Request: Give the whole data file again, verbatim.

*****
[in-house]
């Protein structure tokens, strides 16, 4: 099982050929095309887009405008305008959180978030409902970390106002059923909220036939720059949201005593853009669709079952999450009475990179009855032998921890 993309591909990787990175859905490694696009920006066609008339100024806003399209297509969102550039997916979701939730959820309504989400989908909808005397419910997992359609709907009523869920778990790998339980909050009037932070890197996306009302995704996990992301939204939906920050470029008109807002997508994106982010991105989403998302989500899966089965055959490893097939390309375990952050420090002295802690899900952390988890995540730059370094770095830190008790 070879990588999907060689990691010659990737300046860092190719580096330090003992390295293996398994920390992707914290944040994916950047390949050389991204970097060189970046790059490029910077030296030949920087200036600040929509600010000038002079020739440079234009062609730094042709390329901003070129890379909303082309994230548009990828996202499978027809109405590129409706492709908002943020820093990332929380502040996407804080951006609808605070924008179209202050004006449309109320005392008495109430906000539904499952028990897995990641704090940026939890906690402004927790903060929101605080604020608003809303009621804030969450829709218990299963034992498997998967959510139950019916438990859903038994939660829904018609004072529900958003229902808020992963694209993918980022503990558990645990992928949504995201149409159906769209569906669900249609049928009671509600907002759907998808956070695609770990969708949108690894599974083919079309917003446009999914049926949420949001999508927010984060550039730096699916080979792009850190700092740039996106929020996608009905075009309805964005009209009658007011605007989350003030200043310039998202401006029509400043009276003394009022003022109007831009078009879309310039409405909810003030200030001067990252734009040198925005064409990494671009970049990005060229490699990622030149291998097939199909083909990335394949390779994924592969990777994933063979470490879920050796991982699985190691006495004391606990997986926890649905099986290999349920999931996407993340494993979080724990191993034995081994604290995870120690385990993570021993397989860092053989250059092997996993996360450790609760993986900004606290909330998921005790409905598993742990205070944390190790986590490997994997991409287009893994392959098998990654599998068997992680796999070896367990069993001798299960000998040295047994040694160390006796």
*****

[in-house]
């Protein structure tokens, strides 16, 4: 099982050929095309887009405008305008959180978030409902970390106002059923909220036939720059949201005593853009669709079952999450009475990179009855032998921890 993309591909990787990175859905490694696009920006066609008339100024806003399209297509969102550039997916979701939730959820309504989400989908909808005397419910997992359609709907009523869920778990790998339980909050009037932070890197996306009302995704996990992301939204939906920050470029008109807002997508994106982010991105989403998302989500899966089965055959490893097939390309375990952050420090002295802690899900952390988890995540730059370094770095830190008790 070879990588999907060689990691010659990737300046860092190719580096330090003992390295293996398994920390992707914290944040994916950047390949050389991204970097060189970046790059490029910077030296030949920087200036600040929509600010000038002079020739440079234009062609730094042709390329901003070129890379909303082309994230548009990828996202499978027809109405590129409706492709908002943020820093990332929380502040996407804080951006609808605070924008179209202050004006449309109320005392008495109430906000539904499952028990897995990641704090940026939890906690402004927790903060929101605080604020608003809303009621804030969450829709218990299963034992498997998967959510139950019916438990859903038994939660829904018609004072529900958003229902808020992963694209993918980022503990558990645990992928949504995201149409159906769209569906669900249609049928009671509600907002759907998808956070695609770990969708949108690894599974083919079309917003446009999914049926949420949001999508927010984060550039730096699916080979792009850190700092740039996106929020996608009905075009309805964005009209009658007011605007989350003030200043310039998202401006029509400043009276003394009022003022109007831009078009879309310039409405909810003030200030001067990252734009040198925005064409990494671009970049990005060229490699990622030149291998097939199909083909990335394949390779994924592969990777994933063979470490879920050796991982699985190691006495004391606990997986926890649905099986290999349920999931996407993340494993979080724990191993034995081994604290995870120690385990993570021993397989860092053989250059092997996993996360450790609760993986900004606290909330998921005790409905598993742990205070944390190790986590490997994997991409287009893994392959098998990654599998068997992680796999070896367990069993001798299960000998040295047994040694160390006796």